- Practice Areas
- Case Results
Distracted driving is an extremely dangerous behavior. This practice involves anything that distracts you from the act of operating your vehicle, sometimes leading to disastrous consequences. Unfortunately, distracted driving is more common than we often believe.
Although April marks Distracted Driving Awareness Month in South Carolina, it is important to be aware of this risk all year long. Distracted driving is extremely risky, and it is important for all motorists to be alert while behind the wheel.
According to the Centers for Disease Control and Prevention (CDC), over 3,100 people in the United States died in a distracted driving accident in 2019. Approximately 424,000 people suffered injuries in these collisions.
Most of the people who were killed in distracted driving accidents were not inside of a vehicle, such as pedestrians and cyclists. Most fatal crashes involved young adult and teen drivers, and were caused by behaviors like texting and driving.
Not paying attention to the road can have dire consequences. According to the National Highway Traffic Safety Administration (NHTSA), if you take your eyes away from driving for 5 seconds while traveling at 55 miles per hour, you travel the entire length of a football field blindfolded.
When talking about distracted driving behaviors, most people think of texting or talking on the phone. However, this practice can involve far more than using a cell phone while driving.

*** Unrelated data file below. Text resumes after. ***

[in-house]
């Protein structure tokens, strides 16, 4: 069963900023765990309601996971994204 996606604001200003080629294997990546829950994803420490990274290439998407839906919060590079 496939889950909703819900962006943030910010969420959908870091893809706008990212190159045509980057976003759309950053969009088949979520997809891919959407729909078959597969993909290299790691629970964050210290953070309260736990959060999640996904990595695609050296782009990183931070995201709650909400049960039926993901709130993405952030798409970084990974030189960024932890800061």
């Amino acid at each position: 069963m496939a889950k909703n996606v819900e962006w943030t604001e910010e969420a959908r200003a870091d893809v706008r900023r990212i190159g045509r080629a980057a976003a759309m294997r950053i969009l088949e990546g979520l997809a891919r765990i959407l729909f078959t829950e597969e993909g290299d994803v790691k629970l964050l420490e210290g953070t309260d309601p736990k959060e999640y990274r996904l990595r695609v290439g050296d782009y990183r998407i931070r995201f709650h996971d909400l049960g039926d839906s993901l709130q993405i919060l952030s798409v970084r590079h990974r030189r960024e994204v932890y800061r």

In fact, there are three types of distracted driving: visual distractions, manual distractions, and cognitive distractions.
Visual distractions occur when you take your eyes off the road. Cell phone use, like texting, scrolling through social media, or recording a video, often qualifies as visual distractions. However, looking in the mirror, fiddling with a radio or GPS system, or turning to face other people in the vehicle can also lead to visual distractions.
Manual distractions occur when you take your hands off the steering wheel. Eating, drinking, applying makeup, and fixing your hair qualify under this category. Manual distractions may also involve handling a cell phone or other components in your vehicle.
Cognitive distractions occur when your brain is focused on something other than the act of driving. Talking to other passengers in the vehicle, reading and processing information from a text message, or even daydreaming can lead to cognitive distractions.
If you are injured in a distracted driving accident, you can suffer serious physical injuries, emotional trauma, and financial hardships. In these situations, you may be eligible for financial compensation by filing a claim against the distracted driver.
In South Carolina, drivers have a duty to follow traffic laws and operate their vehicles safely. Distracted driving is a violation of this duty. If a distracted driver caused your accident, you have the right to file an insurance claim or lawsuit against him or her.
To secure the compensation that you deserve, you need an attorney on your side who can represent your claim and help prove the other driver’s liability. As soon as possible after your accident, contact a South Carolina car accident lawyer to discuss your options for recovery.